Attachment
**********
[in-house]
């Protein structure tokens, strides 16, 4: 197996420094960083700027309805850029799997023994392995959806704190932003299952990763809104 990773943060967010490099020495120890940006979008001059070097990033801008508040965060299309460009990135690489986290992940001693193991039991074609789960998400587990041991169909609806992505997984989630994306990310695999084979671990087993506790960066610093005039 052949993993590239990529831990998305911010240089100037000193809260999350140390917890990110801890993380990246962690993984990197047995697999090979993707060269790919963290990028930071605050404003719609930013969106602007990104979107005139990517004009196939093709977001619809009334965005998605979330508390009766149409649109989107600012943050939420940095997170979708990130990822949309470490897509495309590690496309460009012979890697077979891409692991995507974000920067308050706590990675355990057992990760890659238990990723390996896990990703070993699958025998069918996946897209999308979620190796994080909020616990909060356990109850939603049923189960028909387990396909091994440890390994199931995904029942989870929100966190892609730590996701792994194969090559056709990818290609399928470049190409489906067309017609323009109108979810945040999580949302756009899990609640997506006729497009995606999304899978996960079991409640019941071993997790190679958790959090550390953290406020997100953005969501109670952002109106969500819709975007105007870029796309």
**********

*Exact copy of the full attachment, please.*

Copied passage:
[in-house]
């Protein structure tokens, strides 16, 4: 197996420094960083700027309805850029799997023994392995959806704190932003299952990763809104 990773943060967010490099020495120890940006979008001059070097990033801008508040965060299309460009990135690489986290992940001693193991039991074609789960998400587990041991169909609806992505997984989630994306990310695999084979671990087993506790960066610093005039 052949993993590239990529831990998305911010240089100037000193809260999350140390917890990110801890993380990246962690993984990197047995697999090979993707060269790919963290990028930071605050404003719609930013969106602007990104979107005139990517004009196939093709977001619809009334965005998605979330508390009766149409649109989107600012943050939420940095997170979708990130990822949309470490897509495309590690496309460009012979890697077979891409692991995507974000920067308050706590990675355990057992990760890659238990990723390996896990990703070993699958025998069918996946897209999308979620190796994080909020616990909060356990109850939603049923189960028909387990396909091994440890390994199931995904029942989870929100966190892609730590996701792994194969090559056709990818290609399928470049190409489906067309017609323009109108979810945040999580949302756009899990609640997506006729497009995606999304899978996960079991409640019941071993997790190679958790959090550390953290406020997100953005969501109670952002109106969500819709975007105007870029796309």